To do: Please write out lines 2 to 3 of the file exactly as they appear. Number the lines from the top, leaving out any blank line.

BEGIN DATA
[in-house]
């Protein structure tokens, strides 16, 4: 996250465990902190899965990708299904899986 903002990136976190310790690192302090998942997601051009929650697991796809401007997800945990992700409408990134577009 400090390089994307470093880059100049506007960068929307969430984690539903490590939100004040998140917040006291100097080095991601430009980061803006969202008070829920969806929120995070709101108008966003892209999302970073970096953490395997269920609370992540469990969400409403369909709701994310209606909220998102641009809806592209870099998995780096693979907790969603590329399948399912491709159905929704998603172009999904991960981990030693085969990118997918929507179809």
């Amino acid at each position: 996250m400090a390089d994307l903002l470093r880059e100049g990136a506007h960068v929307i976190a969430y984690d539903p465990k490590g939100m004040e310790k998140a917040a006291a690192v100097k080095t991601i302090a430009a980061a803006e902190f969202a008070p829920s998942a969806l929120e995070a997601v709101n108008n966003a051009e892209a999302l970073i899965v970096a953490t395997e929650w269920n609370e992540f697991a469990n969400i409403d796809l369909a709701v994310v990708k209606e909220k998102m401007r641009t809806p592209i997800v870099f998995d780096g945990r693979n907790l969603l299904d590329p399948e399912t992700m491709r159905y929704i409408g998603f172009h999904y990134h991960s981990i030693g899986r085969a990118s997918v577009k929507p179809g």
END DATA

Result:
């Protein structure tokens, strides 16, 4: 996250465990902190899965990708299904899986 903002990136976190310790690192302090998942997601051009929650697991796809401007997800945990992700409408990134577009 400090390089994307470093880059100049506007960068929307969430984690539903490590939100004040998140917040006291100097080095991601430009980061803006969202008070829920969806929120995070709101108008966003892209999302970073970096953490395997269920609370992540469990969400409403369909709701994310209606909220998102641009809806592209870099998995780096693979907790969603590329399948399912491709159905929704998603172009999904991960981990030693085969990118997918929507179809």
């Amino acid at each position: 996250m400090a390089d994307l903002l470093r880059e100049g990136a506007h960068v929307i976190a969430y984690d539903p465990k490590g939100m004040e310790k998140a917040a006291a690192v100097k080095t991601i302090a430009a980061a803006e902190f969202a008070p829920s998942a969806l929120e995070a997601v709101n108008n966003a051009e892209a999302l970073i899965v970096a953490t395997e929650w269920n609370e992540f697991a469990n969400i409403d796809l369909a709701v994310v990708k209606e909220k998102m401007r641009t809806p592209i997800v870099f998995d780096g945990r693979n907790l969603l299904d590329p399948e399912t992700m491709r159905y929704i409408g998603f172009h999904y990134h991960s981990i030693g899986r085969a990118s997918v577009k929507p179809g």